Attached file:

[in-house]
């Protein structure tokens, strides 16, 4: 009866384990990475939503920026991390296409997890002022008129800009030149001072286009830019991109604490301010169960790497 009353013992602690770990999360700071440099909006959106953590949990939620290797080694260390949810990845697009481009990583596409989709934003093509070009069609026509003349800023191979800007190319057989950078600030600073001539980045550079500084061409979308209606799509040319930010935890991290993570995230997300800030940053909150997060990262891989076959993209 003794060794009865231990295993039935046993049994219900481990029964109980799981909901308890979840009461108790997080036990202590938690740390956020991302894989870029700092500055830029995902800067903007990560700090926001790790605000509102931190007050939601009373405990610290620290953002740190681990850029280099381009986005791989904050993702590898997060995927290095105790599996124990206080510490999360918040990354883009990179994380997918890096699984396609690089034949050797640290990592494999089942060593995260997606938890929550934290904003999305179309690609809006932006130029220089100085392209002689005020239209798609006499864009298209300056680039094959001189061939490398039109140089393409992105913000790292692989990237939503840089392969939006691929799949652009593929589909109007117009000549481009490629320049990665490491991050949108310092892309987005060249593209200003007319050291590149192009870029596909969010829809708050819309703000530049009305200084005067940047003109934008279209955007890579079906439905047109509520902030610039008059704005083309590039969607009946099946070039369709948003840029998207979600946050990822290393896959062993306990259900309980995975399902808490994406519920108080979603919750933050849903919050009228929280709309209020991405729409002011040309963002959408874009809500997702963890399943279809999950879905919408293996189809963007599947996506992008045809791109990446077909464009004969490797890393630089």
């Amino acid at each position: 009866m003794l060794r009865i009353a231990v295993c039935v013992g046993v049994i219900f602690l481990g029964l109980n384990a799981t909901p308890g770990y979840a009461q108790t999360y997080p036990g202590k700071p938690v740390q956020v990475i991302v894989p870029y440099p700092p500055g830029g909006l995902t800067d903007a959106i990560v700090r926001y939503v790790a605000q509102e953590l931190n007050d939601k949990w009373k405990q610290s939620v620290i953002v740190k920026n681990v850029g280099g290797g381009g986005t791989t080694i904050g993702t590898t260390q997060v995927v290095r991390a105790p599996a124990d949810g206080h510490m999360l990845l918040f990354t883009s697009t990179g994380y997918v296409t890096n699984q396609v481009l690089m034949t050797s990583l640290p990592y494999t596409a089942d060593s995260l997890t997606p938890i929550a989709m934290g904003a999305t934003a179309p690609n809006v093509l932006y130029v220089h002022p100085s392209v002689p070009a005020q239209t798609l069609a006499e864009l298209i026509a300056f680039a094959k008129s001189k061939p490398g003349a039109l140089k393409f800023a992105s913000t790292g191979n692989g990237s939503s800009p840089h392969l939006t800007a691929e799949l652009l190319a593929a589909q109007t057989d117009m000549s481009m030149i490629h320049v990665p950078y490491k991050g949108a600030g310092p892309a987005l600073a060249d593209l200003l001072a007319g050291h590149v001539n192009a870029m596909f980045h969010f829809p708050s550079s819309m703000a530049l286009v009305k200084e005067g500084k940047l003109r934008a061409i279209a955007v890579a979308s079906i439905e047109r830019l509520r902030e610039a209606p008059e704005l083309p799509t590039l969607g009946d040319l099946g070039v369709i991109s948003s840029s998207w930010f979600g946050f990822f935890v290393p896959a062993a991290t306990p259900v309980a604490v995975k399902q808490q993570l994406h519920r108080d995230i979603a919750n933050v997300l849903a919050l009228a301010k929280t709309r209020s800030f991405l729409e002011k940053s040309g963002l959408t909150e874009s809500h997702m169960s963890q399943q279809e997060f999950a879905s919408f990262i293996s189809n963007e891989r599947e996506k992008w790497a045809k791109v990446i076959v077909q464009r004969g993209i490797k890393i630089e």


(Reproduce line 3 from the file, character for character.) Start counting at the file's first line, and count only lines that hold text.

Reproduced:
């Amino acid at each position: 009866m003794l060794r009865i009353a231990v295993c039935v013992g046993v049994i219900f602690l481990g029964l109980n384990a799981t909901p308890g770990y979840a009461q108790t999360y997080p036990g202590k700071p938690v740390q956020v990475i991302v894989p870029y440099p700092p500055g830029g909006l995902t800067d903007a959106i990560v700090r926001y939503v790790a605000q509102e953590l931190n007050d939601k949990w009373k405990q610290s939620v620290i953002v740190k920026n681990v850029g280099g290797g381009g986005t791989t080694i904050g993702t590898t260390q997060v995927v290095r991390a105790p599996a124990d949810g206080h510490m999360l990845l918040f990354t883009s697009t990179g994380y997918v296409t890096n699984q396609v481009l690089m034949t050797s990583l640290p990592y494999t596409a089942d060593s995260l997890t997606p938890i929550a989709m934290g904003a999305t934003a179309p690609n809006v093509l932006y130029v220089h002022p100085s392209v002689p070009a005020q239209t798609l069609a006499e864009l298209i026509a300056f680039a094959k008129s001189k061939p490398g003349a039109l140089k393409f800023a992105s913000t790292g191979n692989g990237s939503s800009p840089h392969l939006t800007a691929e799949l652009l190319a593929a589909q109007t057989d117009m000549s481009m030149i490629h320049v990665p950078y490491k991050g949108a600030g310092p892309a987005l600073a060249d593209l200003l001072a007319g050291h590149v001539n192009a870029m596909f980045h969010f829809p708050s550079s819309m703000a530049l286009v009305k200084e005067g500084k940047l003109r934008a061409i279209a955007v890579a979308s079906i439905e047109r830019l509520r902030e610039a209606p008059e704005l083309p799509t590039l969607g009946d040319l099946g070039v369709i991109s948003s840029s998207w930010f979600g946050f990822f935890v290393p896959a062993a991290t306990p259900v309980a604490v995975k399902q808490q993570l994406h519920r108080d995230i979603a919750n933050v997300l849903a919050l009228a301010k929280t709309r209020s800030f991405l729409e002011k940053s040309g963002l959408t909150e874009s809500h997702m169960s963890q399943q279809e997060f999950a879905s919408f990262i293996s189809n963007e891989r599947e996506k992008w790497a045809k791109v990446i076959v077909q464009r004969g993209i490797k890393i630089e």